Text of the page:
Western man’s predicament in the last half of the twentieth century is viewed more and more as a mirror of humanity’s universal and continuing malady. In place of the one-time comfortable evolutionary speculations that linked man’s plight to an animal ancestry and inheritance, the newer appraisals emphasize rather man’s loss of spiritual relationship to the eternal world. While modern evaluations may produce novel conceptions of “original sin” and may even infuse into the notion of spiritual lostness something quite alien to the West’s inherited religious tradition, psychologically they often suggest a firmer sensitivity to the truth
In a recent issue of The Saturday Evening Post, Paul Tillich, Harvard theologian, contributes a widely read article on “The Lost Dimension in Religion.” If we affirm that many of his sociological observations are pointed and trenchant, we do not therefore concede that Professor Tillich’s analysis of the modern man’s predicament is adequate. And we must take special note of the unsatisfactoriness of his theological conclusions. What his veneration of existential symbolic categories, and his repudiation of Judeo-Christian religion in its historic sense have in common with the revival of the Christianity that Harvard Divinity School professes to promote, and for the training of whose ministers that great university was founded, it is difficult indeed to see.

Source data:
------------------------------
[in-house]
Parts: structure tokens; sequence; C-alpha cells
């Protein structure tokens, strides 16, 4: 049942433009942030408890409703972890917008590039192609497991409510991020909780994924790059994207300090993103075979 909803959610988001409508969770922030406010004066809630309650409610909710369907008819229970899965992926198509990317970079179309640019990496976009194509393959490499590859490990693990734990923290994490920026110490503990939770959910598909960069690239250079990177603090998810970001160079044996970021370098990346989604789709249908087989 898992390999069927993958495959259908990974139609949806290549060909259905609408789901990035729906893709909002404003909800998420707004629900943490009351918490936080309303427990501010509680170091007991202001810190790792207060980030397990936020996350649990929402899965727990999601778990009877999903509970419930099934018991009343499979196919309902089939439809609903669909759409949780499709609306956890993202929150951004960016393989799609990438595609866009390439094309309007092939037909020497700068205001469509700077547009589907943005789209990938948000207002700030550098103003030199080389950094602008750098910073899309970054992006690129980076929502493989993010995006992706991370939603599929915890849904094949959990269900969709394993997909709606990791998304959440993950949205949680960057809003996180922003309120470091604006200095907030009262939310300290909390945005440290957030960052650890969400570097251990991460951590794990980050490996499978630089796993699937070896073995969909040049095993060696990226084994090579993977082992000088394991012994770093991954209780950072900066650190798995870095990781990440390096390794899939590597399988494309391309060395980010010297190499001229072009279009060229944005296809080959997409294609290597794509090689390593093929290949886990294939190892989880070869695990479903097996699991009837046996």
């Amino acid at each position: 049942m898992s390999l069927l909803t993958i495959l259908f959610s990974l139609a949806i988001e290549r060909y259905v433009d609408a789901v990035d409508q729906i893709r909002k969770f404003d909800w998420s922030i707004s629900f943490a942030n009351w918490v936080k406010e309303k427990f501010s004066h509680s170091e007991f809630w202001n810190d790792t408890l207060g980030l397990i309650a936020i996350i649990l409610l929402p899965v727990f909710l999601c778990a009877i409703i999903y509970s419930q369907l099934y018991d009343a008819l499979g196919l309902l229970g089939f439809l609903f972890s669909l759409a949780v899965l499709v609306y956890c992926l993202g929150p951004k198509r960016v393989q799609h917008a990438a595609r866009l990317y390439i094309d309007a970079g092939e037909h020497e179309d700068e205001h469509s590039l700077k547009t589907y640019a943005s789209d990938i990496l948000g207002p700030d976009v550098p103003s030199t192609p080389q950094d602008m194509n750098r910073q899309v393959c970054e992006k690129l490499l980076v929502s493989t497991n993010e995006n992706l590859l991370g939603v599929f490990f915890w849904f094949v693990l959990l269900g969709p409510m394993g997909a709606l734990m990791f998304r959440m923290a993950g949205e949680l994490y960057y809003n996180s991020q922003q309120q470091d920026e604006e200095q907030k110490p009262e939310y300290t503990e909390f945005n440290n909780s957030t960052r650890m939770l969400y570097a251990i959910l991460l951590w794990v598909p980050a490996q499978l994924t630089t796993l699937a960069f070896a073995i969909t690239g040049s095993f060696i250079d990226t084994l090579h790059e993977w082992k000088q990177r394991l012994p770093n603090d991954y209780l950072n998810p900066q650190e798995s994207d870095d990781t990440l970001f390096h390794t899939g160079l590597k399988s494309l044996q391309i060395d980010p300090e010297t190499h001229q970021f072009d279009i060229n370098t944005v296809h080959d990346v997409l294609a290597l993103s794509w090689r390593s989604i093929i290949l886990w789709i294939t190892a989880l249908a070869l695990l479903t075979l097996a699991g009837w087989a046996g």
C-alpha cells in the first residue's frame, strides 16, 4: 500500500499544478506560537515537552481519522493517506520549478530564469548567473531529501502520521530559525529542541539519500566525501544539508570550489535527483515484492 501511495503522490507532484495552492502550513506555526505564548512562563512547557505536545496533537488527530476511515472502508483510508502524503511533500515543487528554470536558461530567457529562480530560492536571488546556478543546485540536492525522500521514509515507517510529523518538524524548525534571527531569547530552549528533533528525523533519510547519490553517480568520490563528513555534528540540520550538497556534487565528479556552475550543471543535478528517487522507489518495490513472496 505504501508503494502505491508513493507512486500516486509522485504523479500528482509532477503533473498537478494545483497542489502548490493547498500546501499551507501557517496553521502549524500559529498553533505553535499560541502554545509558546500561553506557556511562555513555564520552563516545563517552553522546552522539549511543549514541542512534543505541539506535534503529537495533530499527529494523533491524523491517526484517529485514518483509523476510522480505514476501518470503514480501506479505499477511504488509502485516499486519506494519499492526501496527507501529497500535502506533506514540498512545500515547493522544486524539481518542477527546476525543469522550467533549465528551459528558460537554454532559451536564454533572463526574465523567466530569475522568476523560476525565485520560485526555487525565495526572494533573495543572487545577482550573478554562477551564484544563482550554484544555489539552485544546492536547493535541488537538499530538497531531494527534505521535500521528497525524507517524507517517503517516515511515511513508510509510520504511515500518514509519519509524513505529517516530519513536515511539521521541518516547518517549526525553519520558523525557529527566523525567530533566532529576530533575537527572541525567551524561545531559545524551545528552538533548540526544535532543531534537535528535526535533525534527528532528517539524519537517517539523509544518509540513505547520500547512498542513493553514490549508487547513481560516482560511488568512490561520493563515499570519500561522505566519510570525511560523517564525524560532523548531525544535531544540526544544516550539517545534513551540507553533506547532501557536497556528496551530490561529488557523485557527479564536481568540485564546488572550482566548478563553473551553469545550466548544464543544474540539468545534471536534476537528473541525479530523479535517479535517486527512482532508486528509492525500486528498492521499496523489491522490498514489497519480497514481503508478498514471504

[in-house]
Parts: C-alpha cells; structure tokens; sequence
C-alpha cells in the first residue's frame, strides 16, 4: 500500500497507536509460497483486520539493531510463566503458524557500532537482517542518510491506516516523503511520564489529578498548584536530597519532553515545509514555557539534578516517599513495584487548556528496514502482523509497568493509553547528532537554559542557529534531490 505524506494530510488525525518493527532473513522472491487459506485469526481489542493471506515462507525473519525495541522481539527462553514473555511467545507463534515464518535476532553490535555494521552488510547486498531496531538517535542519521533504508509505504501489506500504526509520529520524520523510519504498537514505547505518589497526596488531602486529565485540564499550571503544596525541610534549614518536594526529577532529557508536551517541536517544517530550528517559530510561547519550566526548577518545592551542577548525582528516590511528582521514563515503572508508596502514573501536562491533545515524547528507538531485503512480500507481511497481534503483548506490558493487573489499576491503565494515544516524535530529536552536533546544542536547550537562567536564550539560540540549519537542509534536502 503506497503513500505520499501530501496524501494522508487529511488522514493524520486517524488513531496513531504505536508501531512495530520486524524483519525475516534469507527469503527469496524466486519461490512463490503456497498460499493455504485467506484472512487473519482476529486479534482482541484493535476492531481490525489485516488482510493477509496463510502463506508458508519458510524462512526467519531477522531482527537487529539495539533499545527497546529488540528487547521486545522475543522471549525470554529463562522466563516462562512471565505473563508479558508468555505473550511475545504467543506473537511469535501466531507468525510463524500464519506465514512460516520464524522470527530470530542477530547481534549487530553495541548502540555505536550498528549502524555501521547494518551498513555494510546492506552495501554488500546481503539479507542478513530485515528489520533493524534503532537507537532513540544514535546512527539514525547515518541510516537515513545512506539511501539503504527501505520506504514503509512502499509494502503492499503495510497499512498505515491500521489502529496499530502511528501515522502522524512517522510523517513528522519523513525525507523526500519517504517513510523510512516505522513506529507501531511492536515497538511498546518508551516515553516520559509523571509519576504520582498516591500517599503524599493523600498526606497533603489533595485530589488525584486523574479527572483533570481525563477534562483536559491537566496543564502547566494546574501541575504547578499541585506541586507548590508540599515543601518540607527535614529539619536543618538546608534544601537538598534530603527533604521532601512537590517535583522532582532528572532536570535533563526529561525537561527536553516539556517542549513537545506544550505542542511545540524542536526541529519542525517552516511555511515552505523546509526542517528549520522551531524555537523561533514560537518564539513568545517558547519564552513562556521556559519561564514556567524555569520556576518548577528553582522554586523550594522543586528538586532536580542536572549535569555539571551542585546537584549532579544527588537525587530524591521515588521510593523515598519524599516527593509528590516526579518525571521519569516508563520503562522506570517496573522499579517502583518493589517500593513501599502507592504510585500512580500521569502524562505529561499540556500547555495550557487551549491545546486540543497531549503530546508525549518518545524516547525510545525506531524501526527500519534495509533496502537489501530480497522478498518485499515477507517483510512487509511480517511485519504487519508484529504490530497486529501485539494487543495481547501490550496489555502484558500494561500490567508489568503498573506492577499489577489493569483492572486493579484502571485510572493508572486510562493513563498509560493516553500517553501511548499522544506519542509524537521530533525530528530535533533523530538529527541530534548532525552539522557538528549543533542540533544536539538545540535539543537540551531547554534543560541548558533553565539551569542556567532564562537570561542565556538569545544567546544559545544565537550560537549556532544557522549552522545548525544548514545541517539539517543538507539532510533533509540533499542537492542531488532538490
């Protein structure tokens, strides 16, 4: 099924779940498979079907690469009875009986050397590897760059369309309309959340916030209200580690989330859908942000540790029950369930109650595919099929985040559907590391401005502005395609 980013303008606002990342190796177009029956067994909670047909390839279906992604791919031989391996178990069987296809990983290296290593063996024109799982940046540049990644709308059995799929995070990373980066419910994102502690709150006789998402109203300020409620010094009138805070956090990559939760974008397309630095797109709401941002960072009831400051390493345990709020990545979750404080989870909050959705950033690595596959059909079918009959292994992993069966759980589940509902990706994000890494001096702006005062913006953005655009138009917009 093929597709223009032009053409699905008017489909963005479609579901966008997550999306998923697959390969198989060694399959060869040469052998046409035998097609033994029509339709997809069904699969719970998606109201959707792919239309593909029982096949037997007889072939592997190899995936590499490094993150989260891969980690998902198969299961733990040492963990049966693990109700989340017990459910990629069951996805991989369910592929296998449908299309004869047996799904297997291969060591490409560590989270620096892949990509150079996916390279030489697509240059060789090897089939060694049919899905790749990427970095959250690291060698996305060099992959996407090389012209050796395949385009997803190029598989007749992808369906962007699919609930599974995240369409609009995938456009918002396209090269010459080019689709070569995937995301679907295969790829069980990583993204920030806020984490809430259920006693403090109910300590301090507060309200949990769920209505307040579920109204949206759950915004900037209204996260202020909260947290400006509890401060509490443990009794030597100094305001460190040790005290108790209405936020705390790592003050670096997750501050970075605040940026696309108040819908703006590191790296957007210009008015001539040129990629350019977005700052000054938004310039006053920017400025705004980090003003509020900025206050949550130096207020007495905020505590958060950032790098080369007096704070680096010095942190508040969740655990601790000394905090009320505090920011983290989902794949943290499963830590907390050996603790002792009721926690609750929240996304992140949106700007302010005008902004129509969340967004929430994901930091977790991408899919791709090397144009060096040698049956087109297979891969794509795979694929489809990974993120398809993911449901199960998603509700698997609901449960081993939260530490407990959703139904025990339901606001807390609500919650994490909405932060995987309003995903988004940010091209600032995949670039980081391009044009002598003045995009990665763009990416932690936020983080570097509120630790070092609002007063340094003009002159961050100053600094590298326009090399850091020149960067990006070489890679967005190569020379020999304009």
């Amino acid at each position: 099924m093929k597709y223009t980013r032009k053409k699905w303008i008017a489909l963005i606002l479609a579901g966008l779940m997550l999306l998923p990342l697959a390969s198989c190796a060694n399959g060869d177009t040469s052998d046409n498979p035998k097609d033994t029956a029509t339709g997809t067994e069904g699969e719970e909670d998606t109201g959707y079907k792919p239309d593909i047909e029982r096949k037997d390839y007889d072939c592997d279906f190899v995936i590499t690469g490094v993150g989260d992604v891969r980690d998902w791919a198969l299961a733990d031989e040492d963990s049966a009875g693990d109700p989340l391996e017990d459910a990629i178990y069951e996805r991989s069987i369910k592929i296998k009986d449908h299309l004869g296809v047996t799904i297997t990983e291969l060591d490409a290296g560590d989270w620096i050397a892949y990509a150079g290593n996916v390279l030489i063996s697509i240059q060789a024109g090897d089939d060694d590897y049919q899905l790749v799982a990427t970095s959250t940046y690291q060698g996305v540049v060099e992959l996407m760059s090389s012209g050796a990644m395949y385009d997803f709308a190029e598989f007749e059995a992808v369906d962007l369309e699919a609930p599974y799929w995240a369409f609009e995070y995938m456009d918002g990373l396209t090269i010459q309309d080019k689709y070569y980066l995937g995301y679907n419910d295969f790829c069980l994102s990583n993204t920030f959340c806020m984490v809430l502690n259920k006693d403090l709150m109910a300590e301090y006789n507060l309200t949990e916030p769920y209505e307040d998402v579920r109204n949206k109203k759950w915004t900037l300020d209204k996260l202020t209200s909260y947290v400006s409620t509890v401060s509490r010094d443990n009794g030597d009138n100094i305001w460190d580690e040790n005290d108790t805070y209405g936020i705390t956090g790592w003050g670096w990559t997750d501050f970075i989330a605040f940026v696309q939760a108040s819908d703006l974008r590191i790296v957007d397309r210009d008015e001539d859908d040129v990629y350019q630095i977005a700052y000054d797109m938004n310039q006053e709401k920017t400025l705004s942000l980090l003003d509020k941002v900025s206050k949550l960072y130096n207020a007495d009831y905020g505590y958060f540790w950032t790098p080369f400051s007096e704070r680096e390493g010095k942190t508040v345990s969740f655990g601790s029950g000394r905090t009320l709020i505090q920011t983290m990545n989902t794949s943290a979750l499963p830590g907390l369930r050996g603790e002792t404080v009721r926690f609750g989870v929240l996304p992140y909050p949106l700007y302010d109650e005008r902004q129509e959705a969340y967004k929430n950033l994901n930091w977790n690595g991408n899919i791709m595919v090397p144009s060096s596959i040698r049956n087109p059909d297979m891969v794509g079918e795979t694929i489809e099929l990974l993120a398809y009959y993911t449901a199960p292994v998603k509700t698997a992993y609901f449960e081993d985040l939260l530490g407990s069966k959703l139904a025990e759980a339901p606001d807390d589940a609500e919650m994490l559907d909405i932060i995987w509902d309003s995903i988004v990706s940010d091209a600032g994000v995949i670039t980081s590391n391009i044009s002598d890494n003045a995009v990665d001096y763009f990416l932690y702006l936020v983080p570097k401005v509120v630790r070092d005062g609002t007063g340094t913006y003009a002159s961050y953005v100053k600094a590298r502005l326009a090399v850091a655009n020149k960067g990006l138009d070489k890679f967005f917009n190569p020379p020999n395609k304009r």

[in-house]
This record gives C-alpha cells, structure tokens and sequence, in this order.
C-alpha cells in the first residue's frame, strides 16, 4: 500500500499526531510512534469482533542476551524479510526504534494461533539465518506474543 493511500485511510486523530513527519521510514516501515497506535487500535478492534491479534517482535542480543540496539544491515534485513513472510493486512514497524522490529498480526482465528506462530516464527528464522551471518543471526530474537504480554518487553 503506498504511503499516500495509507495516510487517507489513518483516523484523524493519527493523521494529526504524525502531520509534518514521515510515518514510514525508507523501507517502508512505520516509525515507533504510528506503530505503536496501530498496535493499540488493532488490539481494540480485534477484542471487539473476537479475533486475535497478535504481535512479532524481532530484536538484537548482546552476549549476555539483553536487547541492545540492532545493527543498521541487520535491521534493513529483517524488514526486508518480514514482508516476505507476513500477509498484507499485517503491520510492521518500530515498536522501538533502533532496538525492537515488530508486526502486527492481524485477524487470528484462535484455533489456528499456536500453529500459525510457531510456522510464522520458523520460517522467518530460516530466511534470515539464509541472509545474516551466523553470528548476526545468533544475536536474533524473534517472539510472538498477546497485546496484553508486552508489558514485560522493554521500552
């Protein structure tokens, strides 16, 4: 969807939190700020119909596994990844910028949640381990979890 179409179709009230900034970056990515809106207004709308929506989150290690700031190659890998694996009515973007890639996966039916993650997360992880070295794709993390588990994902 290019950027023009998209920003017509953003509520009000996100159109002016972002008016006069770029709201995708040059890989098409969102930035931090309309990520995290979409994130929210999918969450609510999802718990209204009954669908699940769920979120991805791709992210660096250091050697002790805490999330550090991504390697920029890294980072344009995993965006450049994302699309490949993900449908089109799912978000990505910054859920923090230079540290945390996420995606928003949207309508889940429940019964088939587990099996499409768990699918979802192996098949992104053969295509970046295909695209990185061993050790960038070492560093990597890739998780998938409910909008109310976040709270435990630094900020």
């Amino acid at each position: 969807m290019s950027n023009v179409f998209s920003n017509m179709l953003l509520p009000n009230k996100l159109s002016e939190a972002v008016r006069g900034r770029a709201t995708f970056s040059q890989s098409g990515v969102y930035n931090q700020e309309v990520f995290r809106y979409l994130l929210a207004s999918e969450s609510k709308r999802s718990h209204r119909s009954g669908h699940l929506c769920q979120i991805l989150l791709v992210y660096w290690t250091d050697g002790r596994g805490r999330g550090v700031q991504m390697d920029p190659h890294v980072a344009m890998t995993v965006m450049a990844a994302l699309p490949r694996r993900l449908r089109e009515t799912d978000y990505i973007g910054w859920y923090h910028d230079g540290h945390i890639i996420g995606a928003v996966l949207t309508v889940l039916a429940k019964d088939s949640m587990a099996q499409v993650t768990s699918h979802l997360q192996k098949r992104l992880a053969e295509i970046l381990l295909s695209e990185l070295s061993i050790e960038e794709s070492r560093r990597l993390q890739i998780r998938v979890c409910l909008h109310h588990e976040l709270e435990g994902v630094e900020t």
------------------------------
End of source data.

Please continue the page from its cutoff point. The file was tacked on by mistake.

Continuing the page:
Professor Tillich laments the loss of the religious dimension in life—the passionate inquiry into the meaning of existence and the willingness to receive painful answers. Contemporary man is not gripped by this concern for the infinite and ultimate. Instead, control and transformation of nature, absorption with the routines of life whereby man ...1
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